February Global Macro Monthly - Frozen Conflict
- Geopolitical developments appear to be worsening, risking the materialisation of downside risks to our growth outlook, and limiting expected central bank action.
- To date tensions have provided persistent pressure on energy markets, continuing to push ‘transitory’ inflation higher. But inflation is also broadening. And regions with tight labour markets face more persistent inflation.
- Most central banks now guide for tighter policy. In emerging markets, this has been the case for a while – some appear near the top of the cycle.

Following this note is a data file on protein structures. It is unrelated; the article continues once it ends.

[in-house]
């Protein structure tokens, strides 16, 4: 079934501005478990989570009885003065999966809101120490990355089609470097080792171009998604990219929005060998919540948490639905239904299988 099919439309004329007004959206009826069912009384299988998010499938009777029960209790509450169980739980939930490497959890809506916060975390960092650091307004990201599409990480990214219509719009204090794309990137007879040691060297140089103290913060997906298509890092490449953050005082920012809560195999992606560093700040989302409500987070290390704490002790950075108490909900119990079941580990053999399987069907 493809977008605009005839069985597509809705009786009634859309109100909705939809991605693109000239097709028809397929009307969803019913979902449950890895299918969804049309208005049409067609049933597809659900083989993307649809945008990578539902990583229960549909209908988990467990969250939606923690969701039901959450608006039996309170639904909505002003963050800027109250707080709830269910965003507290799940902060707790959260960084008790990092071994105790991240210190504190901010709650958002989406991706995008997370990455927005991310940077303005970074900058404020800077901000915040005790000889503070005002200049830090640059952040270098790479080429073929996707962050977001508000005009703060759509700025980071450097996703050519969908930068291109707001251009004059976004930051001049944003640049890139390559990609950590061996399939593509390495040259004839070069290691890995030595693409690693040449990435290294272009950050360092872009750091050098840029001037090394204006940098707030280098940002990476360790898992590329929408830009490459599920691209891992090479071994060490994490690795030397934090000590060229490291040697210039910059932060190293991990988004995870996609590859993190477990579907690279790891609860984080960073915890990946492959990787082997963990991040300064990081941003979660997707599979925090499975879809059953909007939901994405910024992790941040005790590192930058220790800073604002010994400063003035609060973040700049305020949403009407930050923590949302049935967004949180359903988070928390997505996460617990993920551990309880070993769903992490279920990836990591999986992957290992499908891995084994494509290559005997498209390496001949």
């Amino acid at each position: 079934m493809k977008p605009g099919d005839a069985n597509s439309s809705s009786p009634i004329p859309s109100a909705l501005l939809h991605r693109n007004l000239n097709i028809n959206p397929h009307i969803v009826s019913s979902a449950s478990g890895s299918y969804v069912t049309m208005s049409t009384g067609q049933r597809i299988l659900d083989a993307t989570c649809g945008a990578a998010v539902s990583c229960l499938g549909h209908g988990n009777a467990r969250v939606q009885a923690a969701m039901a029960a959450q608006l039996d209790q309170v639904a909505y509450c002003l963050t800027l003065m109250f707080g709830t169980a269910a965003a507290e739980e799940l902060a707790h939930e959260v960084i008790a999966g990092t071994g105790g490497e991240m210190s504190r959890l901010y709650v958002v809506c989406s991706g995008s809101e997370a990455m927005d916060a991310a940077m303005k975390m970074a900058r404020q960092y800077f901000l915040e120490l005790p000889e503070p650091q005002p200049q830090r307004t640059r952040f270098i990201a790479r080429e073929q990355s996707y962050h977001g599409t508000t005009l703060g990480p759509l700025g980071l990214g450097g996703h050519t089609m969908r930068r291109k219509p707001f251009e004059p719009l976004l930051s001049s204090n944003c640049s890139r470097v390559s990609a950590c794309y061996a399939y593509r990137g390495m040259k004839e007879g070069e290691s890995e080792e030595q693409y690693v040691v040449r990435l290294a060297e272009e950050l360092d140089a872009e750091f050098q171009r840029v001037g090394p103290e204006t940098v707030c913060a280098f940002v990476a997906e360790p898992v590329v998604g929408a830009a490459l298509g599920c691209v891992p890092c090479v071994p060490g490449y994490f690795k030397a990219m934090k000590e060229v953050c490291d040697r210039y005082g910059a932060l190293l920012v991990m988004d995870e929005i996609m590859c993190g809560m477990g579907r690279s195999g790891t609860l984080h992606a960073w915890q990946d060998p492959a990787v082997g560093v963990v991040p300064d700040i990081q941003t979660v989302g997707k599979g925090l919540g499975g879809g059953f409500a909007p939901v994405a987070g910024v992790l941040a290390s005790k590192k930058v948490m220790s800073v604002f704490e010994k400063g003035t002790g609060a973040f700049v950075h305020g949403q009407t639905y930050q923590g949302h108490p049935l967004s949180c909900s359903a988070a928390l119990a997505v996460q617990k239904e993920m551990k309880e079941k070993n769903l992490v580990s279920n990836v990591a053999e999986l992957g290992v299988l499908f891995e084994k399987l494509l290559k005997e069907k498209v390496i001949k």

- The Federal Reserve looks likely to start to tighten in March, as does the Bank of Canada. We forecast the Bank of England to hike in May and the European Central Bank in December. In most cases, we forecast less tightening – certainly this year – than priced by markets.
- Higher inflation, tighter financial conditions and in some cases fiscal adjustments present challenges to real incomes and GDP. We lower our growth forecasts in several regions. This as supply conditions appear to be easing and the Omicron wave fades.